This post is actually about the polar bear incident out at Cape Churchill… back in 1983 – an attack that accidentally launched the polar bear industry…
The Treul Story
”Here, take my camera, I have to get a bear off my arm.”
Well, that’s what they say he said anyway and Fred Treul did have a pretty big camera, a clunky Hasselblad. And there was a bear on his arm, latched on to his tricep. Not too keen to let go either.
It was U.S. Thanksgiving, November 1983. Len, Dan and their crew were out on one of the first Cape Churchill trips, one that could well have been the last. Things were different then, it was ‘invite-only’ at the Cape. They had been chucking lard and sardines for a good part of the week, a bucket of whale meat, called ‘muktuk’ in Inuktitut, sat on the back deck of Buggy One. ‘The Tundra Bus’ was painted on the side of Buggy One, along with several tour options: ‘birds, polar bears, goose hunting, flora’.
Treul was a friend of Guravich, although more of a hobby photographer than anything. He worked as an airplane mechanic in Austria and later as a machinist. After the war, he emigrated to Milwaukee and founded his own company, Starline Manufacturing. They said he owned a bunch of patents and such. As an engineer slash machinist, he was always more interested in the technical side of photography. Of course, the technical side also brought along a wide selection of camera bodies and gear, much to the chagrin of whoever was close enough to be cajoled into carrying his equipment.
Anyway, Treul and his equipment were parked at the front of Buggy One when an Ivory Gull landed. Now, an Ivory Gull is not just any ordinary ‘shit-hawk’ as they are so elegantly described up here. It is a pure white bird, a high arctic resident; a rare and treasured sighting. Excited, Treul leaned out the window, his attention focused on capturing the image. Instead, a big male bear captured him.
The bear had been underneath the front of the buggy, just out of sight. When Treul leaned out, he simply reached up and grabbed onto his arm. A wave of shock rippled through the vehicle before Len grabbed a wrench and started hammering the bear on its nose. The bear’s nose is sensitive; the skin is thin there. A wrench or even a fist to the snout is the best way to stop them, better than cracker shells or rubber bullets. It’s a trick used many times over the years.
The bear let go but only then did they realize that Treul’s muscle was damn near torn off. He was bleeding profusely. To make matters worse, the north wind was picking up; a storm was brewing. The little crew did what they could to stabilize Treul but as the weather hit, they realized that no helicopter would be able to make it out to Cape. Buggy One lurched forward but one of her tires soon broke through a pocket in the ice. Unable to free the buggy, Len transferred a small crew into the Penguin, a small track vehicle used for support.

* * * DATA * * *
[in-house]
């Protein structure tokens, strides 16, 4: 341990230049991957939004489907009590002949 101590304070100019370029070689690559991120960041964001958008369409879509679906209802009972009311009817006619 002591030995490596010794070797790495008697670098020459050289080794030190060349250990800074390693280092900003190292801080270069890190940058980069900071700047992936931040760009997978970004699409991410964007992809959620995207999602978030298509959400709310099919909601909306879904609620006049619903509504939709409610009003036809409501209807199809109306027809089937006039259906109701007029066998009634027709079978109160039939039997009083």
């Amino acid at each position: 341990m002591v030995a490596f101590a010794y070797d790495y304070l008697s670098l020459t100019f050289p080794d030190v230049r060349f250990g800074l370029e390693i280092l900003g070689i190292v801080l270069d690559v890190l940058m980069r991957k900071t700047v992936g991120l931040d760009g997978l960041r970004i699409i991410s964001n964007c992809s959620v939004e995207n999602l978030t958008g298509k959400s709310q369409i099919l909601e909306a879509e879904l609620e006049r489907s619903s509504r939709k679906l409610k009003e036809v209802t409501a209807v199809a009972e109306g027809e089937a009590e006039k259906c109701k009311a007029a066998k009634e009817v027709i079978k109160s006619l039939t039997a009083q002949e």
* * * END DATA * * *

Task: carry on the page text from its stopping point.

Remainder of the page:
Len was good at building and repairing machines but, somehow, two details eluded him in all the years of Tundra Buggy: brakes and windshield wipers. They just never seemed to work on anything he built, the Penguin was not different. About halfway into town, the blizzard now hitting the coast with its full fury, the windshield wipers stopped working. Len drove the rest of the way standing up, looking out the top hatch of the vehicle. By the time, they reached help on the main road, his round and now frozen face peered out from a helmet of ice.
It was now sixteen hours since the bear grabbed Treul. In shock and weak from loss of blood, Treul still asked that no harm come to the offending bear. He would explain later, ‘He did what he was there to do. We were a potential food source.’ Near death, Treul was immediately medi-vaced to Winnipeg for surgery. Eventually, he regained almost full use of his arm.
The story was told in the February 1984 issue of LIFE Magazine; Anne Fadiman was on that trip working on a story, she ended up making the trip to town with Treul, helping stabilize him on the arduous trek. Her article, ‘A Tale of Arctic Beauty and Brutality’ was really the ‘tipping point’ in bear tourism; it grew by leaps and bounds in the following years. Then again, maybe it was just the fact that the Beatles were on the cover, hard to say.
Treul came back to Churchill the next year and made several trips after that. Until his passing in 2001, he held no grudge. ‘They’re such beautiful animals,’ he said in a New York Times interview. ‘I don’t hold anything against them. It was just an accident. It could have been just as serious if I had been in my car and been hit by another car.’
NOTE: Treul coined the name ” celebration ” of polar bears when talking about the group of bears at the cape.